The Lost Devil and Human Evil: The Divorce of the Devil from the Concept of Evil in the Modern World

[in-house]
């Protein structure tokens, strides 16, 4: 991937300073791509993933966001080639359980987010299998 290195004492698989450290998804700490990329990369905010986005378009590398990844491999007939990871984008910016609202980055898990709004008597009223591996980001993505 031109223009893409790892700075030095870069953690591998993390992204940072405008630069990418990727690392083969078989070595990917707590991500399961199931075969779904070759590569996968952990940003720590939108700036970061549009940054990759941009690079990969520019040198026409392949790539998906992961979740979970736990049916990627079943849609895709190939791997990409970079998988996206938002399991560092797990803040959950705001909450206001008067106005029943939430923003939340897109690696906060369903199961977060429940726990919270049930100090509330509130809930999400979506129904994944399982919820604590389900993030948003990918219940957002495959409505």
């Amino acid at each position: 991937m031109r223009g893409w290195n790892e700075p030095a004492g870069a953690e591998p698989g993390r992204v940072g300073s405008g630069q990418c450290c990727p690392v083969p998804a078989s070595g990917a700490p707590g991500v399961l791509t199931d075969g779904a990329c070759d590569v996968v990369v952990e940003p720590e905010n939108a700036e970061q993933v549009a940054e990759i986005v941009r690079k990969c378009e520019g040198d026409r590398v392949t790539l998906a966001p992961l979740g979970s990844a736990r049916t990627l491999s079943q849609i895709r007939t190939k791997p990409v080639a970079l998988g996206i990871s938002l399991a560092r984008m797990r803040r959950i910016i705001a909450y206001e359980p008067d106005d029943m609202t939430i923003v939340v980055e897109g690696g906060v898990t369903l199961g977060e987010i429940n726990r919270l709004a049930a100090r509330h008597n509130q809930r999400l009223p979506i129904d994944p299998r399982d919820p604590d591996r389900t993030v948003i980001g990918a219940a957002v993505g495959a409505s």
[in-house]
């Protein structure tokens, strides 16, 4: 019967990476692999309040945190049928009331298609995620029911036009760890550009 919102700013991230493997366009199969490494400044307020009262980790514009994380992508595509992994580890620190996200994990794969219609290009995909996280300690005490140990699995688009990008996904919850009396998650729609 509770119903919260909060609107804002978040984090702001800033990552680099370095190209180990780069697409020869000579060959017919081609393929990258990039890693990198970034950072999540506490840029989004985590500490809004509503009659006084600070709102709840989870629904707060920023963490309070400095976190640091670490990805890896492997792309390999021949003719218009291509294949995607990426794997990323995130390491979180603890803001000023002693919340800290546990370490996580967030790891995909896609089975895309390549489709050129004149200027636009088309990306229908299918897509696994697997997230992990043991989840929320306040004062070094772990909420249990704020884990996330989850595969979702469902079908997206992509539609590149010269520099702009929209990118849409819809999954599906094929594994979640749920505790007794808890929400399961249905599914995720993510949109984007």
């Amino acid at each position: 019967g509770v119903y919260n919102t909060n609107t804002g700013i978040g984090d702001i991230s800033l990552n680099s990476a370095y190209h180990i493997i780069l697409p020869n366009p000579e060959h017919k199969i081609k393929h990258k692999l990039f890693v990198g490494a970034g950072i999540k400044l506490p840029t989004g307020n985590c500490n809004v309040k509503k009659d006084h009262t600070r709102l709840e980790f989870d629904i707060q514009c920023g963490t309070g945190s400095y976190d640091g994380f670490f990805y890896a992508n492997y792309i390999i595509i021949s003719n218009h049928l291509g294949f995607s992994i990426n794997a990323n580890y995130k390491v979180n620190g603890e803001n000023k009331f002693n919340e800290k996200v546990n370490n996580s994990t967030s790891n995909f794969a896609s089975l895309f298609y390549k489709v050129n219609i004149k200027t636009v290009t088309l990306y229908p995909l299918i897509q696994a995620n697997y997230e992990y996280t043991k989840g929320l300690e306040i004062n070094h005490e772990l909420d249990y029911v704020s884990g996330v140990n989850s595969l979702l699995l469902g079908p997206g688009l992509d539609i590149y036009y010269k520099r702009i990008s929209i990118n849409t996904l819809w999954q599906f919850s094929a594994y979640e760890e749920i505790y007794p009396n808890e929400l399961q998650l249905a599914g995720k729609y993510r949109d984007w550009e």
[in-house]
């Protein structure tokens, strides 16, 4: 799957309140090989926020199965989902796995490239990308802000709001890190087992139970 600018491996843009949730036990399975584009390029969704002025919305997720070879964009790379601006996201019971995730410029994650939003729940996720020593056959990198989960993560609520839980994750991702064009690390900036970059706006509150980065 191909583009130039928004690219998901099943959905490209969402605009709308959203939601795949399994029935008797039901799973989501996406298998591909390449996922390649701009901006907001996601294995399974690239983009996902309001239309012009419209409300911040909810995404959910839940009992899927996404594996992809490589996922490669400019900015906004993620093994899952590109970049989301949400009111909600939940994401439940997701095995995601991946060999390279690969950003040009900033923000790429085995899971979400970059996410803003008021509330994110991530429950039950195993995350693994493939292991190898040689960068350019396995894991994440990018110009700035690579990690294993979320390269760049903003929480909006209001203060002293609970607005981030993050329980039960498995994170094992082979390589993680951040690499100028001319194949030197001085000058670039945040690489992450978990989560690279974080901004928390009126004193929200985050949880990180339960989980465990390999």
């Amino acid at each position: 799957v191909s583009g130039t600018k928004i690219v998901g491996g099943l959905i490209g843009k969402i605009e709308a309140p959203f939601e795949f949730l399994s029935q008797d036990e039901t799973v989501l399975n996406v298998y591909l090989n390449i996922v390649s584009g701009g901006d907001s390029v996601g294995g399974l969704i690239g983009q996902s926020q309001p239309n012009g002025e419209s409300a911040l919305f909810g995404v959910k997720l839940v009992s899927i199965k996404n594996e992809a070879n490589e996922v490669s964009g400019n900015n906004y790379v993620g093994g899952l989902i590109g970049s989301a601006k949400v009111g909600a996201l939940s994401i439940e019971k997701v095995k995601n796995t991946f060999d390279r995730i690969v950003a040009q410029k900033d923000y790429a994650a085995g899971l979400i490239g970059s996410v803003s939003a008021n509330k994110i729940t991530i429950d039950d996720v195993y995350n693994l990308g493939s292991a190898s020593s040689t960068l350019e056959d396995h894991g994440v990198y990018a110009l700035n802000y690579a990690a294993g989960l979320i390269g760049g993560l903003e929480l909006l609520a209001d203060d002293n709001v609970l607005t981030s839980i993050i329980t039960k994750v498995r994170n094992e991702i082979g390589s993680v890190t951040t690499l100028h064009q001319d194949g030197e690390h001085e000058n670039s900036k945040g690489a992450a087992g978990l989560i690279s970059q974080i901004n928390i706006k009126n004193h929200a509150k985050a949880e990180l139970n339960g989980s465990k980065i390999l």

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This will not be a theodicy, theology of evil, or even a history of the Devil. Rather, I hope to trace the progression of the Devil, as the anthropomorphic personification of evil, through the Western Judeo-Christian tradition, and to demonstrate that the Devil has lost much of this traditional role. From the dark angel of Jewish lore, to the tempter of Christ, and later humanity, the Devil has seen some dramatic changes in persona. However, I believe the modern world has lost this connection of the Devil and evil. The Devil exists today as mere allegory, little more than an imp that reminds us of our own inherently evil natures. For example, psychology attributes evil not to some fallen angel, but to bestial and anti-social tendencies found in the darker recesses of the mind. This change is by no means dramatic or well defined, and it is only when one steps back and looks at the totality of the history of the Devil that this change is readily apparent. In the following analysis, I hope to convey a sense of this change to the reader, in the hopes that they will better understand the process of divorce that occurred to bring about this change in the idea of the Devil our understanding of evil.
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